- Gas Chambers
- Following Nazi Germany’s invasion of Poland in September 1939, inmates from psychiatric hospitals in Posen were sent and crammed into a sealed room in the local headquarters of the Gestapo. Here they were forced to inhale carbon monoxide gas released from canisters. This was the first time in history that a gas chamber had been used for mass killing. The decision to introduce the gas chambers and the crematorium as the most efficient means of murder marks the unprecedented characteristic of the Holocaust. The technology, the chemicals, and the willingness of the Nazis to use both in behalf of their ideological objectives were soon introduced in Germany where gas chambers, using carbon monoxide gas, were one method of killing in its Euthanasia Program. The technicians who supervised the gas chambers in the Euthanasia Program, such as Christian Wirth and Franz Stangl, were subsequently transferred to the Aktion Reinhard death camps of Belzec, Sobibor, and Treblinka, where they employed the use of carbon monoxide in the gas chambers, as opposed to Zyklon B, which was the gas used in the gas chambers in Auschwitz.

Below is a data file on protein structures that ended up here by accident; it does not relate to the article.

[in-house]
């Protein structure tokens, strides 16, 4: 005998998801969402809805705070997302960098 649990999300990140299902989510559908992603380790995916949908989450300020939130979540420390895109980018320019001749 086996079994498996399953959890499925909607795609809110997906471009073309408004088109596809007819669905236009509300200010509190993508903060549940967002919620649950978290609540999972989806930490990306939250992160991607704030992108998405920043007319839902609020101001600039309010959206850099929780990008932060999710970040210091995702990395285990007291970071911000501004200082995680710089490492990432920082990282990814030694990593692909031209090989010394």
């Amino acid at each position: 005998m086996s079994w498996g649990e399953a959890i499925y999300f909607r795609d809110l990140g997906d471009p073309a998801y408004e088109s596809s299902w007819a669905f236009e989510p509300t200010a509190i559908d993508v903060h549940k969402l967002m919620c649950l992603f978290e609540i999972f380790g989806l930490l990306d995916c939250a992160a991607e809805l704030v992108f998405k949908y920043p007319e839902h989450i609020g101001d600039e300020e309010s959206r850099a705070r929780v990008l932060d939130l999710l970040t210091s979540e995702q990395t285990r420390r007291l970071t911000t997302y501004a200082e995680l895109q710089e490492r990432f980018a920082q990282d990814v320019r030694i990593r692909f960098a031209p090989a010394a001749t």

Historical dictionary of the Holocaust. Jack R. Fischel. 2014.